If you're not comfortable shooting all manual, then exposure compensation is your new best friend. It's a great first step to taking control over one part of your camera, especially if you're using automatic all the time.
The exposure compensation is a little button with a +/- on it, and it often works in combination with a dial you can spin.
First, though, we need to learn a bit about exposure so you understand how to manipulate it.
If you are using one of the automatic modes, like aperture priority or shutter priority, the camera is trying to expose the picture to look just right: not too bright and not too dark, but in the middle.
You choose the aperture or the shutter, and the camera chooses what it deems to be a matching shutter speed or aperture size to make the picture look middle-grey.
A good example of this is taking a picture of a bride in a white dress.
If the camera decides how to expose your picture, it is going to take everything that is white and shift it towards grey.
For example, in the two photos below, the one on the left shows how the camera judged the picture should look, and then on the right is a few frames later after I used the exposure compensation to make everything brighter.
See the difference it makes? Her dress actually looks white now!
This bride is standing against a snowy white background. In your head, you can recognize that this is going to be a pretty bright picture (white on light background). But the camera doesn't have a brain, so it sees all that white and thinks it might be overexposed, so it records everything in the picture a little darker.
The answer to this is to override the camera, using the exposure compensation function.
You can always shift the exposure while you're editing, but this is one of those things that it's nice to get it right in the first place.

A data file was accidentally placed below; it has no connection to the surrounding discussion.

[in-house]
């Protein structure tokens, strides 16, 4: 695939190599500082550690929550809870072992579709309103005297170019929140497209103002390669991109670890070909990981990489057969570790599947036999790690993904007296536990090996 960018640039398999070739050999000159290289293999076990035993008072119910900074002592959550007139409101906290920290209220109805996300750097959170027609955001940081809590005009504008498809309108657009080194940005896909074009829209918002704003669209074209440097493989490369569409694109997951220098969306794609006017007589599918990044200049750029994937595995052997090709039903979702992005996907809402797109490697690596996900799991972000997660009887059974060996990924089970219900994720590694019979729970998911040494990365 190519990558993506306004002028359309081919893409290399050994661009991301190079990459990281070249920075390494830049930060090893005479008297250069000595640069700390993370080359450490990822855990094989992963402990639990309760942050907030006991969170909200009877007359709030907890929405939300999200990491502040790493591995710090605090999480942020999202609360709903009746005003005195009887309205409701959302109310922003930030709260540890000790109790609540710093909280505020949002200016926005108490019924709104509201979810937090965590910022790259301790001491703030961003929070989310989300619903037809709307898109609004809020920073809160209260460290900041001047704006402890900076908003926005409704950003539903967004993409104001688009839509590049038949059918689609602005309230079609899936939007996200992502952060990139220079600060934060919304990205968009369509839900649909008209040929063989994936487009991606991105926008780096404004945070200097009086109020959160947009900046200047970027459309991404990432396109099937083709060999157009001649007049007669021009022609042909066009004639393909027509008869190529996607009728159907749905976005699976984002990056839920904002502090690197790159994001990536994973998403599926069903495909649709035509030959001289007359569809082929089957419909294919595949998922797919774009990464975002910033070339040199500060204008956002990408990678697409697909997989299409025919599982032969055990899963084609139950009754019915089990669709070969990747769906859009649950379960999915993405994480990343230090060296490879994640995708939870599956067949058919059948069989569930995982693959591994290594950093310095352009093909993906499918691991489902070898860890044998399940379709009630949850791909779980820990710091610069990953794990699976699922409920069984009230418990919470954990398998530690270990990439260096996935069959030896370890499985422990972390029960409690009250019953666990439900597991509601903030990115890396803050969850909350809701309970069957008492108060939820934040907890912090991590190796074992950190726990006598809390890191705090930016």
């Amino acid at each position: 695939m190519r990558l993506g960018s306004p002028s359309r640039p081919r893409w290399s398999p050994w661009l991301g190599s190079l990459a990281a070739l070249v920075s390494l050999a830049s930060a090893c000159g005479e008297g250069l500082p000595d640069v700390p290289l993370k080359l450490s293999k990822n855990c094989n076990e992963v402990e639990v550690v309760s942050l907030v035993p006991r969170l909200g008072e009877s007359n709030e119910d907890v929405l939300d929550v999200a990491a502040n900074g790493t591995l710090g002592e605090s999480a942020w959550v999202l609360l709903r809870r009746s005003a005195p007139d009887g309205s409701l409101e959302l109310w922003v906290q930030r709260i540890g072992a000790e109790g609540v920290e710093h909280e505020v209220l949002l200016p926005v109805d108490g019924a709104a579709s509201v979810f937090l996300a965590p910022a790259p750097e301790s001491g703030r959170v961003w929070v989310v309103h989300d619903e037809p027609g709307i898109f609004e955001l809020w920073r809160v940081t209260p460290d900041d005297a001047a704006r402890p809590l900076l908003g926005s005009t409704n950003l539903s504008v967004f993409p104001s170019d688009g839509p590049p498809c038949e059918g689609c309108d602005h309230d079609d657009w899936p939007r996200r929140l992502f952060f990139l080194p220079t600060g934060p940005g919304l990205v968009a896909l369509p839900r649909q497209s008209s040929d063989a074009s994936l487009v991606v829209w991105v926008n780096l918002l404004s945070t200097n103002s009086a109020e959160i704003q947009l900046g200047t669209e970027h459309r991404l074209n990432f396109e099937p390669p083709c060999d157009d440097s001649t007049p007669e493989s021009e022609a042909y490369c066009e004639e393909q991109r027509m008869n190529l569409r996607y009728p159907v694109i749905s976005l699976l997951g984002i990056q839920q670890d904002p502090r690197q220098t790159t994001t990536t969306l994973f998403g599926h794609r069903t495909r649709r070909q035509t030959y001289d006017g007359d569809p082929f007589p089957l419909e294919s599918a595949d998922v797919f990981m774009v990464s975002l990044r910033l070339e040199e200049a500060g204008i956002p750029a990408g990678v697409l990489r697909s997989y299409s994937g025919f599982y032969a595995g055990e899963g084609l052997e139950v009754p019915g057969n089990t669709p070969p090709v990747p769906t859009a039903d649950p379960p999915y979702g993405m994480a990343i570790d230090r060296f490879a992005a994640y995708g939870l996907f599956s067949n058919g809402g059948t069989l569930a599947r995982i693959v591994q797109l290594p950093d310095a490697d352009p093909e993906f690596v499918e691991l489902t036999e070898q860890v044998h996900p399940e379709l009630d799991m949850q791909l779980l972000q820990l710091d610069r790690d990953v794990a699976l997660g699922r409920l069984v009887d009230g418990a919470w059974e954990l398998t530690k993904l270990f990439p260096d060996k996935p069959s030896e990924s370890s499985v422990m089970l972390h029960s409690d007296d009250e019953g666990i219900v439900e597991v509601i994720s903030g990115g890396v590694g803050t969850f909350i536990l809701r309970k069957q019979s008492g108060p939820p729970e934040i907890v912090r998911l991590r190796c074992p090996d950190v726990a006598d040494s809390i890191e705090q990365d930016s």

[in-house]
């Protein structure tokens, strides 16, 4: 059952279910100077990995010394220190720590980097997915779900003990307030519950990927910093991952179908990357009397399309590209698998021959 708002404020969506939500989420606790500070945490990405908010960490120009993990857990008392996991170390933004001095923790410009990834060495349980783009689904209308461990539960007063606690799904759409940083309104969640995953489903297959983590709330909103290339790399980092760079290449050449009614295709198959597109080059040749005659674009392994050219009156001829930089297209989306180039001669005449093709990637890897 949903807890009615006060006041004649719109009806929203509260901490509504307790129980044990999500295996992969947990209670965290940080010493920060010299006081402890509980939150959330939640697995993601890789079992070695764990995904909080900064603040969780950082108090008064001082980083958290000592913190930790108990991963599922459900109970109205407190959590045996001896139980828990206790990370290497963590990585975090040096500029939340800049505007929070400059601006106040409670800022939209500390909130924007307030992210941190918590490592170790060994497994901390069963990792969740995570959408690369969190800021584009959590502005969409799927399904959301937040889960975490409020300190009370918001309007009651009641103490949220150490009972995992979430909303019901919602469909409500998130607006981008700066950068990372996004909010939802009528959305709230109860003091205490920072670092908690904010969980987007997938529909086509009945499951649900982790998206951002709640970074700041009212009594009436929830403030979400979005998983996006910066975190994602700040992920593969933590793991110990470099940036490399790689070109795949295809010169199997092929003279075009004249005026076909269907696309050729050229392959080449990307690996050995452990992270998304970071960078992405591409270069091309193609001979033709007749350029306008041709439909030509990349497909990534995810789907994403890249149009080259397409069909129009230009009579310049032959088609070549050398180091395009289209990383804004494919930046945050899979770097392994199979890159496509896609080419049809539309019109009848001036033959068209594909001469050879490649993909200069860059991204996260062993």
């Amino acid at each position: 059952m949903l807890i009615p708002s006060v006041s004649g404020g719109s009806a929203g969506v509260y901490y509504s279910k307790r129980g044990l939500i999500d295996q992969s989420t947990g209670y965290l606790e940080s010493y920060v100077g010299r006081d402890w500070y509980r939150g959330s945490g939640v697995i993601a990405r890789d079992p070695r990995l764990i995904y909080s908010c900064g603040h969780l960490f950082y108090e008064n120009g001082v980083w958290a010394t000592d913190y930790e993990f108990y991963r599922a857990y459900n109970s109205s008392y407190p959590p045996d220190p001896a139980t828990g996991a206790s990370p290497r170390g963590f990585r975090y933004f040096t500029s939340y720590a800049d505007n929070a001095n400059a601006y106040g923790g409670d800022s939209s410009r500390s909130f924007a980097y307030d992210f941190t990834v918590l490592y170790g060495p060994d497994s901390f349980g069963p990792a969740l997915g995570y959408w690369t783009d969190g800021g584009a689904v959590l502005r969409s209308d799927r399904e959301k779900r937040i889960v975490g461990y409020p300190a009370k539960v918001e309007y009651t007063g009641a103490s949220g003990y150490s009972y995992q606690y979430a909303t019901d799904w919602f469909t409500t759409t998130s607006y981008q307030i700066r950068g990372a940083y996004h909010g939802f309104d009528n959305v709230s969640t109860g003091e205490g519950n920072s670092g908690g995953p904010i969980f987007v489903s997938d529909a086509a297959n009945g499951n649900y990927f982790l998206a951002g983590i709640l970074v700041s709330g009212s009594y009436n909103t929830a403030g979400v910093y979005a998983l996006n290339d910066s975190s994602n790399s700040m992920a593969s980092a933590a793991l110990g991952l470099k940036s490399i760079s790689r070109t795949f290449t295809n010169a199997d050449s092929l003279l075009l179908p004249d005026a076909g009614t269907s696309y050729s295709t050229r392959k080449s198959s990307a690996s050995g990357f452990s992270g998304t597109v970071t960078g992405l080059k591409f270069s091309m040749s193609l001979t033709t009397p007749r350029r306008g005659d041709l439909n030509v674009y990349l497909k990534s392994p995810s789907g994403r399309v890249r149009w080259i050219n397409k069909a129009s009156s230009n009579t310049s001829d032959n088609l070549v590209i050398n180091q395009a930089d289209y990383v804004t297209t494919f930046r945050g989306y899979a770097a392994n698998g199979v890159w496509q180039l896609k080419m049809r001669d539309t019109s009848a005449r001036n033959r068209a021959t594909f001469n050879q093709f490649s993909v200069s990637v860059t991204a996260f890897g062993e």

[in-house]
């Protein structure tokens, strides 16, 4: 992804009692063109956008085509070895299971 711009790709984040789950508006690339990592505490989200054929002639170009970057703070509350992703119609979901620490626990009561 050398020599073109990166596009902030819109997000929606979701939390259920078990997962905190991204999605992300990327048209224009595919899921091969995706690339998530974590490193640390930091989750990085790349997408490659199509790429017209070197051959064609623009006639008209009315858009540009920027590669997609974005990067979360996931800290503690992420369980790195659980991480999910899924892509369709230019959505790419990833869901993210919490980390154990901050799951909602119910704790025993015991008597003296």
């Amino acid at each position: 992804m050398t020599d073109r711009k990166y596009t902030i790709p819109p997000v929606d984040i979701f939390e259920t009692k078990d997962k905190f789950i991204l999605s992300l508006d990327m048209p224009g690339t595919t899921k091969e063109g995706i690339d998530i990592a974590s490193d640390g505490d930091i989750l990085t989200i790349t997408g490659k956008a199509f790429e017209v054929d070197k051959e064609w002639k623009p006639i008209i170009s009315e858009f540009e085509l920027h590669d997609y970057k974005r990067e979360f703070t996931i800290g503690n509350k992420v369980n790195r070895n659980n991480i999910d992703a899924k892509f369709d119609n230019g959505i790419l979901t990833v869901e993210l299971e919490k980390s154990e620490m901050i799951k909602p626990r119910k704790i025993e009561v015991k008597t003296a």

Exposure compensation allows the camera to create whatever it deems the correct exposure and then forces that exposure brighter or darker in stops.
Exposure compensation actually moves in a fraction of a stop, usually in 1/3 increments. Also, those increments are rounded off, so there will usually be a .3, .7, 1 on the positive side, and a -.3, -.7, -1 on the negative side.
If you want your picture to be brighter, adjust your exposure compensation to the positive side (think of the plus sign, because you're adding light).
If you want your photo to be darker, adjust the exposure compensation to the negative side (think of the minus sign, because you are subtracting light).
You can use this in any situation where you are unhappy with how pictures are looking in your viewfinder. Using exposure compensation is one of the easiest steps to taking control of your photos.
You don't have to shoot in full manual yet, but this gives you a chance to cheat a little bit. Just don't forget to change it back to "0" when you're done!
Good lesson. I didn't even know this. Keep the tips coming!
Also, what a beautiful bride that is!
Hahaha Stephanie. Too bad Meg didn't include a picture with the beautiful bride's gorgeous sister.
Elizabeth B says
Ooh! Good to know. I've been wondering how to fix the auto setting that made everything look kind of dingy. And I love that this doesn't require all manual settings. One day I'll get there. Baby steps 🙂
Baby steps are EXACTLY the answer! This is actually one of the very first things I did to get off auto. You can do it!
Depending on your camera, it might not be an available option in full-auto, so try the P setting. P is for Program, and it works just like full auto with the bonus of being able to change your exposure compensation.
Love this, thank you so much for the tip.